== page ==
The infamous question that everybody is asked as a child and it continues to haunt you your entire life. What do you want? or What do you want to be? I decided to look up the word ‘want’ to see what the definition was.
want [wont, wawnt] –verb (used with object)
1. to feel a need or a desire for; wish for: to want one’s dinner; always wanting something new.
2. to wish, need, crave, demand, or desire (often fol. by an infinitive): I want to see you. She wants to be notified.
3. to be without or be deficient in: to want judgment; to want knowledge.
4. to fall short by (a specified amount): The sum collected wants but a few dollars of the desired amount.
5. to be lacking or absent, as a part or thing necessary to completeness: All that wants is his signature.
I then realized that “to want” something is automatically telling you that you have fallen short of your goal. It’s already accepting defeat. When you say “I want to be rich.” It says, I am here and what I want is not in my possession. Also, to want something is just a thought, so you never have to do any physical action.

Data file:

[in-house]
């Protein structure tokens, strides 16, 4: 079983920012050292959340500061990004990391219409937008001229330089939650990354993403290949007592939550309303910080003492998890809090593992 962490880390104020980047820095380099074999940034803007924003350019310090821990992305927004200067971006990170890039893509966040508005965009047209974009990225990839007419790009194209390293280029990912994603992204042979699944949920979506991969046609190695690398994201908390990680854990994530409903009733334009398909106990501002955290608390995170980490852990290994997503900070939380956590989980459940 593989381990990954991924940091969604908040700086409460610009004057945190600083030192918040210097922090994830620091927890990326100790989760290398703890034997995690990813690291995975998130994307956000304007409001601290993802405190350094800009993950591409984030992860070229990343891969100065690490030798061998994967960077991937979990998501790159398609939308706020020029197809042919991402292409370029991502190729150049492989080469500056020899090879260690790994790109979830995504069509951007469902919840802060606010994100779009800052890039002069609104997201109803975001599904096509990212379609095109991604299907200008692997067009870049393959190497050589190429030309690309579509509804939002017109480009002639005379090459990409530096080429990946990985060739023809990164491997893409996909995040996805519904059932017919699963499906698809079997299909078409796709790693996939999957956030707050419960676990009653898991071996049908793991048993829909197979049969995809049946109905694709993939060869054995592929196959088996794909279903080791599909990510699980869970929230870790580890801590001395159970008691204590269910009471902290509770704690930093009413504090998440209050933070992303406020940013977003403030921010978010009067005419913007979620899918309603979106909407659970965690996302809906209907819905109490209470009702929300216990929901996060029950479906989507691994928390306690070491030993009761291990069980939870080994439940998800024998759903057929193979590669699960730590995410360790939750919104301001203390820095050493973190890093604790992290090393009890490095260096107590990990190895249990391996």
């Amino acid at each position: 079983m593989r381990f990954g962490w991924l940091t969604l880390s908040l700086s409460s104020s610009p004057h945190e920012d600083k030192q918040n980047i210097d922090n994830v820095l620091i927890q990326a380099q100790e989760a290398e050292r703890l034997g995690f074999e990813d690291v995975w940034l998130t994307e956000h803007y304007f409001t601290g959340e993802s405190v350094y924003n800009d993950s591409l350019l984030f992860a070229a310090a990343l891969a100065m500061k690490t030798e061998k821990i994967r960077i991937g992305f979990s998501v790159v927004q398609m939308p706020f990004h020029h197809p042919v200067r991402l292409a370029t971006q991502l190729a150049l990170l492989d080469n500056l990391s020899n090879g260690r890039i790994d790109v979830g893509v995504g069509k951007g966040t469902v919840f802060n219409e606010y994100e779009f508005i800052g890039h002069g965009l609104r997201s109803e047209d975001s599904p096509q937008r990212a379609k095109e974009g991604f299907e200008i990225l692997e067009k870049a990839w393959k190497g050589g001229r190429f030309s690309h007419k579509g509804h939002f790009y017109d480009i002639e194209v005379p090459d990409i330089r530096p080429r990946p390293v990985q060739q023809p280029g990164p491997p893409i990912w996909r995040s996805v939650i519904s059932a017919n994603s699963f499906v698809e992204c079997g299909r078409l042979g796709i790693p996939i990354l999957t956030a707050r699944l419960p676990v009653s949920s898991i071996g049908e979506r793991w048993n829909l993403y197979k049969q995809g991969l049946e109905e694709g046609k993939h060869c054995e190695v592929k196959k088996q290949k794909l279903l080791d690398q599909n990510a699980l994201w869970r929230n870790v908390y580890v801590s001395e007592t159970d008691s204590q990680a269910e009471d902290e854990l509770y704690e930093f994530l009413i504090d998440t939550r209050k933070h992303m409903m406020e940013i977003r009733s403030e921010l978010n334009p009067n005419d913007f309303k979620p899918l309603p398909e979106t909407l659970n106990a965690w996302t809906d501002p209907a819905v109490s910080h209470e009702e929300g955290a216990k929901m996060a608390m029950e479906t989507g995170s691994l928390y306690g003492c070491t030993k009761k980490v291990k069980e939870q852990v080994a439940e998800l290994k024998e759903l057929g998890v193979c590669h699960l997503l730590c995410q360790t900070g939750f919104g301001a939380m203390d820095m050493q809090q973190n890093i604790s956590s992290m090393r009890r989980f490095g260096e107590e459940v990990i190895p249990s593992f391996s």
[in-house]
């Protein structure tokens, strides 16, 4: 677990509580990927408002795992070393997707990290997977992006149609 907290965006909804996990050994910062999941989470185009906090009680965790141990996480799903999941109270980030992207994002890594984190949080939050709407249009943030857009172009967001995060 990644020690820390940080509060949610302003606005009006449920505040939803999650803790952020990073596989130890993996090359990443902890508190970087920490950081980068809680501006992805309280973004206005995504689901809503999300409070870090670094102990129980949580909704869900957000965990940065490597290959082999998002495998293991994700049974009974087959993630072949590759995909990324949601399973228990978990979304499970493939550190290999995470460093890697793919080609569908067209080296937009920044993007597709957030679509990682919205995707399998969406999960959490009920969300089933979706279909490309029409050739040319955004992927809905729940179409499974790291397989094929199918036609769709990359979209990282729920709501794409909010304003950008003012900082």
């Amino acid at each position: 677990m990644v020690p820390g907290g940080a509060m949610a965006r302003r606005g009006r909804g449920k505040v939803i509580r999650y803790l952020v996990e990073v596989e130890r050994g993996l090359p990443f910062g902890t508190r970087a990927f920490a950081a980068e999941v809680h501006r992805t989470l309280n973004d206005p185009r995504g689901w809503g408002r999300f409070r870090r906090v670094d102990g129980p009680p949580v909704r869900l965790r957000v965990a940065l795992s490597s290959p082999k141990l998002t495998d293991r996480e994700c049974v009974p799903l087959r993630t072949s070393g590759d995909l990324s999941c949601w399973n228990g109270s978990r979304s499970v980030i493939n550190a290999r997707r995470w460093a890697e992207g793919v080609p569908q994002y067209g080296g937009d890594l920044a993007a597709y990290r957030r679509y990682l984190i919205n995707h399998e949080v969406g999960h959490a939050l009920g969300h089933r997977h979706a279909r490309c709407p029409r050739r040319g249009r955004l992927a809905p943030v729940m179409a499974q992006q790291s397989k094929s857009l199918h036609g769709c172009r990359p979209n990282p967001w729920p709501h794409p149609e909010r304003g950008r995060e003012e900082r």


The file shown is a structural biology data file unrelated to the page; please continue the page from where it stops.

Now lets change the word ‘want’ to ‘become’. Instead of saying “what do you want to be?” or “I want to be rich.” Lets say, “what do you become?”or “I am becoming rich.”
be⋅come [bi-kuhm] be⋅came, be⋅come, be⋅com⋅ing. –verb (used without object)
1. to come, change, or grow to be (as specified): He became tired.
2. to come into being.
–verb (used with object)
3. to be attractive on; befit in appearance; look well on: That gown becomes you.
4. to be suitable or necessary to the dignity, situation, or responsibility of: conduct that becomes an officer.
To become is totally different. When you are becoming, you are already in the process towards your goal. You are in a changing state. This no longer leaves you standing still. It says you have thought about your goal and now you are physically doing whatever actions necessary.
There is a huge difference here. So next time you or someone else ask you “what you want?” Instead of responding with “I want…” respond with “I am becoming…”